Critics on Carbon Rules: Get Ready for Higher Bills Thanks to Obama’s Power Regulations
A divisive debate over climate change has begun with President Barack Obama’s sweeping new power plant regulations.
The president unveiled the plan to to cut so-called greenhouse gas emissions Monday, calling it the “single most important step” the United States has taken to combat a major global threat.
“We’re the first generation to feel the impact of climate change,” he opined. “We’re the last generation that can do something about it.”
The president said he’s pushing to slash carbon dioxide limits 32 percent by 2030.
“The EPA is setting the first-ever nationwide standards to end the limitless dumping of carbon pollution from power plants,” he said.
But some opponents are lining up to block the plan they say would drive up energy costs and cut jobs. A leading American coal company, Murray Energy, is filing five federal lawsuits to fight the new climate rules.
This new plan is also frustrating for leaders in at least 16 states who will face tougher carbon dioxide reduction targets than they originally planned under the president’s previous proposal.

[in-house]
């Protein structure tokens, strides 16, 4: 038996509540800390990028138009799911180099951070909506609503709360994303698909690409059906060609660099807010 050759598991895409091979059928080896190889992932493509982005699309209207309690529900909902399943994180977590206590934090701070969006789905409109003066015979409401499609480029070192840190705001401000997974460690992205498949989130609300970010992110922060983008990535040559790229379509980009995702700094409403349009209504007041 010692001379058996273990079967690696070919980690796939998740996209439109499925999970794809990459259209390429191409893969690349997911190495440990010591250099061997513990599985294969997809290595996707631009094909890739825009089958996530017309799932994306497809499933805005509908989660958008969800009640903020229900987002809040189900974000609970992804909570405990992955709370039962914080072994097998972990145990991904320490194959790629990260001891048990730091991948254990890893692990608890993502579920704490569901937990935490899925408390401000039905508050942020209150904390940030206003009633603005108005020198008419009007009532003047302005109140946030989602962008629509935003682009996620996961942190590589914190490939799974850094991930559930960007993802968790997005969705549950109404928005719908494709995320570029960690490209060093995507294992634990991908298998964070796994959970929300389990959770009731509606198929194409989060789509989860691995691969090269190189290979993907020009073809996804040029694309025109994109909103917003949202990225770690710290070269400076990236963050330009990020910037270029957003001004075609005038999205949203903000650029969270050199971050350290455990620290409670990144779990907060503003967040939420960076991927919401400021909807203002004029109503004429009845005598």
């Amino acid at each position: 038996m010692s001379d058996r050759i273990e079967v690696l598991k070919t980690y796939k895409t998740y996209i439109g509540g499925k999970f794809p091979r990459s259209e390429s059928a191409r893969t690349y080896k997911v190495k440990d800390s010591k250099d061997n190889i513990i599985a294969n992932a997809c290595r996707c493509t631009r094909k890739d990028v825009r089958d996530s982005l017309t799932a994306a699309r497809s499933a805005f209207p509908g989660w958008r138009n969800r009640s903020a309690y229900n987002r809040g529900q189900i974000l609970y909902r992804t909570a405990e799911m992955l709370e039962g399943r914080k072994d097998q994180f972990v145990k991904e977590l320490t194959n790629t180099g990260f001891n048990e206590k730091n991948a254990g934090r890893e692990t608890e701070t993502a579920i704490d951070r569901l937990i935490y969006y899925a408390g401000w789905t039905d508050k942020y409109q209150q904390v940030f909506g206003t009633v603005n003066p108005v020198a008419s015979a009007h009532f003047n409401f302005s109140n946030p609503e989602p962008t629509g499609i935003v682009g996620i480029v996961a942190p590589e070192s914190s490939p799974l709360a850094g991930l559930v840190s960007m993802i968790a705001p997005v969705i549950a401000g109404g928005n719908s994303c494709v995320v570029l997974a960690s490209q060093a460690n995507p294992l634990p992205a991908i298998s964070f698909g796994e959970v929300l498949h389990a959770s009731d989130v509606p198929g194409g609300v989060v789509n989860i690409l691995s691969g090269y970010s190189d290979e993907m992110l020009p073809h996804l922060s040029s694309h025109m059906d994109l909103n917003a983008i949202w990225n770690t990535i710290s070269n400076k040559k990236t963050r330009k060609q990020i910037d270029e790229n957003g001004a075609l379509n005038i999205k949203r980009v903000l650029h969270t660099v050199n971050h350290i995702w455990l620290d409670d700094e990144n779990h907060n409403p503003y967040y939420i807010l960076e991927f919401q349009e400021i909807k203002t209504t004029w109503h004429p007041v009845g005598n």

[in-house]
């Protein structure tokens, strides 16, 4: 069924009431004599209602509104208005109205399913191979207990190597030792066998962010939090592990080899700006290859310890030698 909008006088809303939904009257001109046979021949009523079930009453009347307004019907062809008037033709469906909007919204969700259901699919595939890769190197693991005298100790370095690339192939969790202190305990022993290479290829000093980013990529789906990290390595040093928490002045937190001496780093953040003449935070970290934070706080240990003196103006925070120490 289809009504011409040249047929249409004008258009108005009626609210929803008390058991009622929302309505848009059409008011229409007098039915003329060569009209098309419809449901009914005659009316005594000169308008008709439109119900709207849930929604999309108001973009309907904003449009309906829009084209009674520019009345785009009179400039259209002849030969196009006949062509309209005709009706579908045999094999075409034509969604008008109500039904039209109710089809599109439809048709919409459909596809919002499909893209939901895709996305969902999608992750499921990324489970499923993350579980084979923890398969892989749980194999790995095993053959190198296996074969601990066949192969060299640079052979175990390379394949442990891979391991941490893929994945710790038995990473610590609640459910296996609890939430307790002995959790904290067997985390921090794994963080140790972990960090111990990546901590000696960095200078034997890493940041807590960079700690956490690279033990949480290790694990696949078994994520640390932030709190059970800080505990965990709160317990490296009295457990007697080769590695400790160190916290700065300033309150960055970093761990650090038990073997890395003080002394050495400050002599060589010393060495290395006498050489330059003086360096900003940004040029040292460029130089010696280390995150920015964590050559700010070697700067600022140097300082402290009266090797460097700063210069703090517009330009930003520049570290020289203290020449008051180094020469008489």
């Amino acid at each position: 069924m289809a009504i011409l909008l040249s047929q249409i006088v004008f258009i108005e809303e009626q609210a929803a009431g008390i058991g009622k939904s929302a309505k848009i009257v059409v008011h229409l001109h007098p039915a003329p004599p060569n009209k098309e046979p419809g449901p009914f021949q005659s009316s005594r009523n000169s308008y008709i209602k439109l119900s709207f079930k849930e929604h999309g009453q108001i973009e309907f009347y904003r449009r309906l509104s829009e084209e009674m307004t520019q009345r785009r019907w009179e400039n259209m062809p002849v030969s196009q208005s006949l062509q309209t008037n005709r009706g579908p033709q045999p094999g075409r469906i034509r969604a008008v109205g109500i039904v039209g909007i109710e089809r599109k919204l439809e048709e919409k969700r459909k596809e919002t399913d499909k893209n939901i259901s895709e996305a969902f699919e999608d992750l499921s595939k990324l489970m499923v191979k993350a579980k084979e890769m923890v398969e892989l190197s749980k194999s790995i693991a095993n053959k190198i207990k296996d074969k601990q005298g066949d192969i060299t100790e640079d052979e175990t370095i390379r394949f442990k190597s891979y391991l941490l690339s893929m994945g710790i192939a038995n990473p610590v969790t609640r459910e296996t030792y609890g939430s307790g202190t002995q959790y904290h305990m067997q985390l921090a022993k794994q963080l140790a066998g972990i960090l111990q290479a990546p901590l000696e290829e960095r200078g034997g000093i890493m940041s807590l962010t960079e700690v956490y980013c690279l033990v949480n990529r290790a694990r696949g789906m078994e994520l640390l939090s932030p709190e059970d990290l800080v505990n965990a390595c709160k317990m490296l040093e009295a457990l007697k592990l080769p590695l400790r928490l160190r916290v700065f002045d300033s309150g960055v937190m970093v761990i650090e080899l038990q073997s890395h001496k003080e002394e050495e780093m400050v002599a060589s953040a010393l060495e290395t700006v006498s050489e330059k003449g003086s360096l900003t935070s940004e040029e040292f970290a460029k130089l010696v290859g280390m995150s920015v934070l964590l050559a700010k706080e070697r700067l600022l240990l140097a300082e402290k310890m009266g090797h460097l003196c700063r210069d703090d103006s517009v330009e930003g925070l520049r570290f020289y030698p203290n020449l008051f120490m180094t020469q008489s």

Many states have threatened not to obey the new rules, but the administration says states and coal producers will have some flexibility.
Still, even the White House estimates the emissions limits could cost $8.4 billion a year by 2030.
And Republican critics say the rules will also hit average citizens in their pocketbooks.
“It will also likely result in higher energy bills for those who can least afford them,” Senate Majority Leader Mitch McConnell, R-Ky., warned.
The Chamber of Commerce characterized the plan as a power grab.
“With these rules, the EPA is trying to stretch its authority beyond recognition and to double down on its attempt to impose an unprecedented takeover of our energy system,” the agency said.
The regulations will face several lawsuits in court, but the burden of the plan really falls on who Americans will elect as their next president in 2016 since the new rules don’t actually take effect until after Obama leaves office.
So now the president’s plan could become a campaign issue and Republican candidates are pushing back against it.
Wisconsin Gov. Scott Walker tweeted, “Obama’s plan should be called the costly power plan because it will cost hard-working Americans jobs and raise their energy rates.”
And former Arkansas Gov. Mike Huckabee tweeted:
Obama’s carbon crusade shows he’s more committed to confronting American coal miners than Iranian clerics who chant 'death to America'. #EPA
— Gov. Mike Huckabee (@GovMikeHuckabee) August 3, 2015
Report via CBN News
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